A few weeks ago I blogged about not getting so caught up in the introduction of Shared Parental Leave that you forget other things.
Historically, those involved in a surrogacy situation were left in an unsatisfactory position in that the woman who bore the child and gave birth would qualify for maternity leave but the parents who were going to become the active parents of the child would qualify for neither maternity leave or paternity leave, given that ordinary paternity leave needs to be taken within 56 days of the birth and it can take some time for parents to apply and obtain Parental Responsibility Orders through the courts. Some new regulations that have come into force on 25th November 2014 and 1st December 2014 have sought to improve the position. If the parent is a ‘Parental Order parent’ which is somebody who, on the day of the child’s birth, intends to apply for a Parental Order under Section 54 of the Human Fertilisation and Embryology Act 2008, they will now qualify for paternity leave and shared parental leave, and potentially adoption leave, with one parent taking the adoption leave route and the second taking paternity leave with, going forward, both of those parents entitled to curtail either of those and move to shared parental leave if the child is born in April 2015 onwards.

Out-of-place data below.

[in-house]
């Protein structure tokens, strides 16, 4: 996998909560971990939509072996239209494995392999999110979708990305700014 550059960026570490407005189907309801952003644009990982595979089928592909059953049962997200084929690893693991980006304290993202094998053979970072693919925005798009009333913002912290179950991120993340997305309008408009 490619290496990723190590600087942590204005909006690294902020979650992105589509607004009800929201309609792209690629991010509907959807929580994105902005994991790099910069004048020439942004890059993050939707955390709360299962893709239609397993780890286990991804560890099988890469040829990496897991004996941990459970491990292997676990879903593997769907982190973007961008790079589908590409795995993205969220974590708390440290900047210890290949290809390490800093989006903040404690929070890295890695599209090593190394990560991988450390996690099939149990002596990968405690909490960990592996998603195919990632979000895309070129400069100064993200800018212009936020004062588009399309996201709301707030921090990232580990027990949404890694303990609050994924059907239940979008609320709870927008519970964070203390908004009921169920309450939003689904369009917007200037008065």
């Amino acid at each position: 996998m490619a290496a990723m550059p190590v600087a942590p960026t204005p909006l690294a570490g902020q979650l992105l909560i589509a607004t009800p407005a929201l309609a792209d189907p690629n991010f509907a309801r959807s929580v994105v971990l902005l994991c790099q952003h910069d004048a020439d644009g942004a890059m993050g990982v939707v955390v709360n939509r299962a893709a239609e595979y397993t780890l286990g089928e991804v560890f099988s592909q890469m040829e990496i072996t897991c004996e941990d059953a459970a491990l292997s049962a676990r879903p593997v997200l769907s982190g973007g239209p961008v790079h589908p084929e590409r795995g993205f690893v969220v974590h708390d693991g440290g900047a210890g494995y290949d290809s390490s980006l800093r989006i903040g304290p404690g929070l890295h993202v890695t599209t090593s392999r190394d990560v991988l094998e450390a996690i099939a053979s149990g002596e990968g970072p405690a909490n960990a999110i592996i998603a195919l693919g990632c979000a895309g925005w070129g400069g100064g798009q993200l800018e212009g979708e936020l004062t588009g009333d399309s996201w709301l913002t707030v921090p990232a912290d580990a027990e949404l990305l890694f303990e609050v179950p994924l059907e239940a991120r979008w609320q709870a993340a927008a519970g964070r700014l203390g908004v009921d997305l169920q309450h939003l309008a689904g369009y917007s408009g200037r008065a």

The second change relates to unpaid parental leave which now, rather unhelpfully, is apt to confuse people with shared parental leave which is paid. Previously, the regime (which derives from European law) has extended to parents of children under the age of 5 only. From 5th April 2015 parents who have children between 5 and 18 will be able to take this unpaid leave, although clearly this is something that happens relatively rarely, given the pay implications. Make sure you update your relevant policy.
Historically, the adoption leave position has worked against those who are fostering a child prior to adopting them. Amendments have now been made and from 5th April 2015 the rights given to those adopting will extend to individuals fostering a child under the ‘Fostering For Adoption’ scheme.
The shared parental leave regime has also been tweaked to include those who are adopting a child from outside of the UK. This has resulted in some consequential amendments to the legislation that had already been published.
By my counting, that’s 8 pieces of secondary legislation, some of which has been amending very recently enacted legislation. Given the size and breadth of this area and the potential for confusion, surely it’s time that we had a similar exercise to the one that took place a few years ago in relation to equalities legislation where everything is brought together under one piece of legislation, making it much clearer for those who have to work with it – and that’s both you and us lawyers!
Given the complexity of this area and the frequency with which the law change I now recommend that all family friendly policies are kept in a different mini handbook away from the main staff handbook to prevent constant reissuing of the Handbook. If anyone would like to purchase an up to date family friendly suite of policies email me for special rates which will apply until January 31st 2015.